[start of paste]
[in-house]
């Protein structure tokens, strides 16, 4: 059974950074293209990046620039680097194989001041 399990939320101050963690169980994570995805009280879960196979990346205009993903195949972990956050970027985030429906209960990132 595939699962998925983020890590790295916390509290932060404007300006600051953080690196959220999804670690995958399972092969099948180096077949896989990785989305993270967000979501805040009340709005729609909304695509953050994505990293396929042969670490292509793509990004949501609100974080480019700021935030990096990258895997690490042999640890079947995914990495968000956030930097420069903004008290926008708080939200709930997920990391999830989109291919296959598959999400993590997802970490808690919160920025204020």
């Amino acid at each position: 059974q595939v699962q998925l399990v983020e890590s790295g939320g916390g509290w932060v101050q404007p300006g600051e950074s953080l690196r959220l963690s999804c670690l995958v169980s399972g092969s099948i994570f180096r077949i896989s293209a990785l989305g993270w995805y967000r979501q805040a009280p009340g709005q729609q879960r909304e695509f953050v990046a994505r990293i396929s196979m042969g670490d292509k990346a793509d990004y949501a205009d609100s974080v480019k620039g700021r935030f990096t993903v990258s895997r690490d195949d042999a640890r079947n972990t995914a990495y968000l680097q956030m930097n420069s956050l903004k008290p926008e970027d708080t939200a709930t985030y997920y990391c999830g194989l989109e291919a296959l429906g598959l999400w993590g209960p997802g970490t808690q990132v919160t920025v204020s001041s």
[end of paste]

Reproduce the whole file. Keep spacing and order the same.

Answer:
[in-house]
């Protein structure tokens, strides 16, 4: 059974950074293209990046620039680097194989001041 399990939320101050963690169980994570995805009280879960196979990346205009993903195949972990956050970027985030429906209960990132 595939699962998925983020890590790295916390509290932060404007300006600051953080690196959220999804670690995958399972092969099948180096077949896989990785989305993270967000979501805040009340709005729609909304695509953050994505990293396929042969670490292509793509990004949501609100974080480019700021935030990096990258895997690490042999640890079947995914990495968000956030930097420069903004008290926008708080939200709930997920990391999830989109291919296959598959999400993590997802970490808690919160920025204020």
């Amino acid at each position: 059974q595939v699962q998925l399990v983020e890590s790295g939320g916390g509290w932060v101050q404007p300006g600051e950074s953080l690196r959220l963690s999804c670690l995958v169980s399972g092969s099948i994570f180096r077949i896989s293209a990785l989305g993270w995805y967000r979501q805040a009280p009340g709005q729609q879960r909304e695509f953050v990046a994505r990293i396929s196979m042969g670490d292509k990346a793509d990004y949501a205009d609100s974080v480019k620039g700021r935030f990096t993903v990258s895997r690490d195949d042999a640890r079947n972990t995914a990495y968000l680097q956030m930097n420069s956050l903004k008290p926008e970027d708080t939200a709930t985030y997920y990391c999830g194989l989109e291919a296959l429906g598959l999400w993590g209960p997802g970490t808690q990132v919160t920025v204020s001041s």